Subject: Murder charge bolsters Interfet get-tough policy

UN relents on quit notice for Dili Lodge

The Australian 17 Dec 99

Murder charge bolsters Interfet get-tough policy


A LOW-RANKING worker with the East Timorese independence movement has been charged with murder following the death of a local man on the island of Atauro.

Victor Albez, from Dili, was arrested and charged by an Australian Federal Police investigator with the UN civilian police (CivPol) with the murder of Antonio Pacheco on Monday.

It is believed the two men had a dispute over a business deal that went wrong and not one related to pro-Indonesian militia activity or the August 30 ballot.

Mr Albez is the first worker or official of the National Council of Timorese Resistance (CNRT) to be charged in East Timor and it sets an important precedent.

The arrest will bolster Interfet's get-tough policy. The Australian-led forces have threatened to jail anyone caught taking the law into their own hands, regardless of their political persuasion or affiliations.

The policy is being tested, with a rogue gang, led by former Falintil guerilla members, carrying out brutal revenge attacks in the border areas around Maliana. Interfet has sent reinforcements to the region as a show of force.

The murder charge is being discussed within the independence movement and has gone some way to dispelling notions that the UN forces were unable or unwilling to act against them.

CNRT representatives confirmed Mr Albez was a worker with the party. Nobel Laureate Jose Ramos Horta, a key CNRT member, said yesterday that Mr Albez had held no positions within the party, but had been a worker prior to the militia rampage in the weeks after the ballot.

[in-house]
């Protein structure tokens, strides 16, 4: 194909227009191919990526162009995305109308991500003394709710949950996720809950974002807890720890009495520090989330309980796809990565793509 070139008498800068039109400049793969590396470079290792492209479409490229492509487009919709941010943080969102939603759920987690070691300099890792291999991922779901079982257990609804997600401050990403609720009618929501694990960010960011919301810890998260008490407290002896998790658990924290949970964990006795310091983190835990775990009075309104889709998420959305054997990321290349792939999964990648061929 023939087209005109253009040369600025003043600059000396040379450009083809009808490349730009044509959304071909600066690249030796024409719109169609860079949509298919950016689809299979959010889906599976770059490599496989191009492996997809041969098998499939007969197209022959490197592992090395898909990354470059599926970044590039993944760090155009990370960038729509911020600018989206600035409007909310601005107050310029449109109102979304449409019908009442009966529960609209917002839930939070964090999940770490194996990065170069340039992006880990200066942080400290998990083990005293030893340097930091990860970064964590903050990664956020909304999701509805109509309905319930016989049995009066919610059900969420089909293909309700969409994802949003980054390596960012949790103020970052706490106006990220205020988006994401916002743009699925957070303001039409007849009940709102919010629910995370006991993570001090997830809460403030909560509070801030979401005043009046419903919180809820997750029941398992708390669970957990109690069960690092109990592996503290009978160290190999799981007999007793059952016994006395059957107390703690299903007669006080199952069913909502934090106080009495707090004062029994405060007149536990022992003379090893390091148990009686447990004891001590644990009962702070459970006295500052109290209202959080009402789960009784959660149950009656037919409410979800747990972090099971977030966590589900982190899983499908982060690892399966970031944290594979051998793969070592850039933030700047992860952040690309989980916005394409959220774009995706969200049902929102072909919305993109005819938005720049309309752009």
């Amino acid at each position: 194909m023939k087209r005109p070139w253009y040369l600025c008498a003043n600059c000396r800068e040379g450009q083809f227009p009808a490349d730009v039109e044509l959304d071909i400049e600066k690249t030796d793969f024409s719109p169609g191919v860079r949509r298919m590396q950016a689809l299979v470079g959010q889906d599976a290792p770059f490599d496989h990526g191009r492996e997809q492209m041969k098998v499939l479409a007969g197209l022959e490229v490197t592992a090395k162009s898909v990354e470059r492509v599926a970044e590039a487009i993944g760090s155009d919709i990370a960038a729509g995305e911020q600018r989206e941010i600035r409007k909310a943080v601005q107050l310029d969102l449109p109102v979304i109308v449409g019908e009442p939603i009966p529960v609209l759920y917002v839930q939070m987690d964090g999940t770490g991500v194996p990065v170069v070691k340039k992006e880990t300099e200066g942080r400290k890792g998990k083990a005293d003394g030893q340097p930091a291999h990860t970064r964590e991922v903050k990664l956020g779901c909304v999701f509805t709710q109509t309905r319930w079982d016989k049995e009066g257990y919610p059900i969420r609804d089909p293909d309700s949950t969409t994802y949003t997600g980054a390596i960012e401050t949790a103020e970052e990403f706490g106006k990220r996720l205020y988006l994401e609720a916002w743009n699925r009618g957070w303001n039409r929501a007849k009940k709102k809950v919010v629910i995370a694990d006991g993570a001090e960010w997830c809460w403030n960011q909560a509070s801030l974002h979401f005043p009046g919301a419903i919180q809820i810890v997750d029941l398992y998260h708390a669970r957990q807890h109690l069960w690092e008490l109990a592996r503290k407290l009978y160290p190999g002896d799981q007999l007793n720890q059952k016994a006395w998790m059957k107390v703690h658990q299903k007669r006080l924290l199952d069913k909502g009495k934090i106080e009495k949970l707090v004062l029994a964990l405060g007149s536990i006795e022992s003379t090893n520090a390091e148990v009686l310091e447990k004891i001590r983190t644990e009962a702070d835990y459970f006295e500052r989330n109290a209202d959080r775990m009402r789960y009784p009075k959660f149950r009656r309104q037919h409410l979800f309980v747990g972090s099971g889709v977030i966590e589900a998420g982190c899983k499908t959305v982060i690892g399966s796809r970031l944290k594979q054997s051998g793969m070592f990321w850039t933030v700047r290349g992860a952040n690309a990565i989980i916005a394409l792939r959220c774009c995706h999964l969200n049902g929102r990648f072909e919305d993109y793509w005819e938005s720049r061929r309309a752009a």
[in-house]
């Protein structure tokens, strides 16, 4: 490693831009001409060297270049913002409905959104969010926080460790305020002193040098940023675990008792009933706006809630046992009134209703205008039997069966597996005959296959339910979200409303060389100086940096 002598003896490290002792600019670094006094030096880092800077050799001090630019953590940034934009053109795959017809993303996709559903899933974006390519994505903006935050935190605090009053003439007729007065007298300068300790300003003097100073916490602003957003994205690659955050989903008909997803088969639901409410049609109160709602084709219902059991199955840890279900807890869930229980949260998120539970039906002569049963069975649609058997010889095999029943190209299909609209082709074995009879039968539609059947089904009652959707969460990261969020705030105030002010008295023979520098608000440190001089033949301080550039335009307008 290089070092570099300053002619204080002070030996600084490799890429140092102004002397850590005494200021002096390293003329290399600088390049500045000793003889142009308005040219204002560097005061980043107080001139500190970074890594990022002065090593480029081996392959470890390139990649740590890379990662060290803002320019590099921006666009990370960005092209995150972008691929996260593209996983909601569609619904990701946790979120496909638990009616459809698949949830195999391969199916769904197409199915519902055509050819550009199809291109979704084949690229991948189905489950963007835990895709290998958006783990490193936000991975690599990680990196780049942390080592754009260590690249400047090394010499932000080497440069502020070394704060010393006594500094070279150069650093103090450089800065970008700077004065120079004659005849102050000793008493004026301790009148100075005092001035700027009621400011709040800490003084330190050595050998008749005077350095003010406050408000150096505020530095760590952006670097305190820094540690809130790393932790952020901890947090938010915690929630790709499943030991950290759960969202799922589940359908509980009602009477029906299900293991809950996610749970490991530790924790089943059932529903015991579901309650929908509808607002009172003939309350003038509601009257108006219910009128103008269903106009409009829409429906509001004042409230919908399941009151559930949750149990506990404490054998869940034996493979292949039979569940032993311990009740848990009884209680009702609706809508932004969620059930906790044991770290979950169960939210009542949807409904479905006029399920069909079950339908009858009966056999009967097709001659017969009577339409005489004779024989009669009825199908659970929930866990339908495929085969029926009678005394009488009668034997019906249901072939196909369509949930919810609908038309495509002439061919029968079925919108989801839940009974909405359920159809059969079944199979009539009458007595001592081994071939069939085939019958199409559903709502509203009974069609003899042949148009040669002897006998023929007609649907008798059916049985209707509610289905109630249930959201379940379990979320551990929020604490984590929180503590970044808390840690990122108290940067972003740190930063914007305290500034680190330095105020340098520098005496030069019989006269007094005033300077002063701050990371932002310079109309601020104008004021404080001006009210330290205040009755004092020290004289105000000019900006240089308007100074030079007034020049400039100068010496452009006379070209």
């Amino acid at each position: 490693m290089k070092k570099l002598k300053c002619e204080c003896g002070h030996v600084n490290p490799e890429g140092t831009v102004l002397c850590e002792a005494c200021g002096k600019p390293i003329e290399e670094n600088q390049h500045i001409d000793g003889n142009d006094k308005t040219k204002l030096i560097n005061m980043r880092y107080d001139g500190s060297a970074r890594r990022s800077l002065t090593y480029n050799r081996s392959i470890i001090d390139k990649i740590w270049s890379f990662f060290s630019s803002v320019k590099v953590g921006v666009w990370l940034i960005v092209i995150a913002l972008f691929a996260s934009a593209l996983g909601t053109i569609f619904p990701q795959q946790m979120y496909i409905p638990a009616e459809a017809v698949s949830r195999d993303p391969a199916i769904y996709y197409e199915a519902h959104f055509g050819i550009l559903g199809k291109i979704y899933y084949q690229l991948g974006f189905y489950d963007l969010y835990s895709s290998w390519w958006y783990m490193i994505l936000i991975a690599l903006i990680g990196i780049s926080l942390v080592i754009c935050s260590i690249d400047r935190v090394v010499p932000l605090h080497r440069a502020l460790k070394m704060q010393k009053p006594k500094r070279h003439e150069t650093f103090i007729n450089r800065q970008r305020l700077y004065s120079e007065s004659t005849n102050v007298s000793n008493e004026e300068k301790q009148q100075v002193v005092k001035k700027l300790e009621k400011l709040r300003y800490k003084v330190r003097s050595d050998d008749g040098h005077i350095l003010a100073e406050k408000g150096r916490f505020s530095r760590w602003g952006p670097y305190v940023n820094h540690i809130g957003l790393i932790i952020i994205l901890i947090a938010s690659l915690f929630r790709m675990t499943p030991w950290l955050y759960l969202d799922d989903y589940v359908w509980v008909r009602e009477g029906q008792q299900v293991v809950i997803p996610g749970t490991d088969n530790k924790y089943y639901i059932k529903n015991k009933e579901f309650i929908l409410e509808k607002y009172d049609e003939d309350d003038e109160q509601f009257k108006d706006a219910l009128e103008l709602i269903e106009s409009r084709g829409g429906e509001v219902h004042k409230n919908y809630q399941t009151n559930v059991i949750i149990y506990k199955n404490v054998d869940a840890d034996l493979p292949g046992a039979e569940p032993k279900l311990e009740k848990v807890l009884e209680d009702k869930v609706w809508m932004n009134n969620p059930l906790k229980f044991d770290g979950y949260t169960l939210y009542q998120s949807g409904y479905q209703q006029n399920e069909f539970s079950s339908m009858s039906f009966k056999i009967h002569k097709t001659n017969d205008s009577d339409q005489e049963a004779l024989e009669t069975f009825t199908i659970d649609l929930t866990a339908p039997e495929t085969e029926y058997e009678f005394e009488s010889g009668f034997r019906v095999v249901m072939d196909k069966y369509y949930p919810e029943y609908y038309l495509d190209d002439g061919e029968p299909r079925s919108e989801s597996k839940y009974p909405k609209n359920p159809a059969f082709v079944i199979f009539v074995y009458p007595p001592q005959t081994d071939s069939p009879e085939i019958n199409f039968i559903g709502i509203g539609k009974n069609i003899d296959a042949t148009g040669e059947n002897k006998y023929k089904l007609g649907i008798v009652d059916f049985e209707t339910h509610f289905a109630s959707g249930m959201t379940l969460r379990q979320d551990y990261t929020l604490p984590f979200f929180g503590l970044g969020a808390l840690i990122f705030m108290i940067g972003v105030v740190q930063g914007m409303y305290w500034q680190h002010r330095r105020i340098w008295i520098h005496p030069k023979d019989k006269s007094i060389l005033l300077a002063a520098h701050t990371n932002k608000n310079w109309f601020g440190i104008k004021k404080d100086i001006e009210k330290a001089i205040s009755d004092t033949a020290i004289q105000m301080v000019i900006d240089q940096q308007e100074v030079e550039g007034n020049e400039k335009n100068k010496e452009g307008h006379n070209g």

At a CNRT meeting in Dili, Mr Ramos Horta was told party officials on Atauro were attempting to launch an investigation into the affair and were waiting for a boat to be made available to bring them to the capital.

Mr Ramos Horta said it was quite proper that the party play no role in the affair, and that "even if he was a senior member, justice would still have to done".

"In terms of the justice system, it was decided CNRT would not have any involvement in setting up the judiciary or the courts, no political party should have any involvement," he said. "We will let justice take its course."

The Australian 16 Dec 99

UN relents on quit notice for Dili Lodge


SIGNS of a possible reprieve for the controversial Dili Lodge in Timor appeared yesterday, with the UN indicating an extension may be given to today's deadline for the hotel to leave its site.

Darwin multi-millionaire Wayne Thomas has been fighting the UN administration over his use of a former Indonesian army barracks for the lucrative hotel operation. He has said he will not leave, even under threat of eviction by Interfet troops.

The UN Transitional Ad- ministration in East Timor said yesterday negotiations were under way to find a "satisfactory solution" to the issue. A short extension of the deadline was possible to allow Mr Thomas to move to a new site if he could find one, a spokesman said.

"The deadline remains December 16. We do not have a set hour and we will not come barging in," he said.

"We are still open to all sorts of discussions trying to facilitate a more amiable solution. That could involve an extension of the deadline for a few days to accommodate the interests of Mr Thomas, so he can relocate his assets, and also to accommodate the interests of his staff."

But the deadline "will definitely not be extended for a period that goes into months", the UN spokesman warned.

Mr Thomas's Dili Lodge was issued with an eviction notice on December 6 because ownership of the land on which the hotel stands was under dispute and the lease he had obtained from the local Carrascalao family was held to be in abeyance.

All former Indonesian army land is deemed to be state property until land claims can be heard by the yet-to-be-established East Timorese court system.

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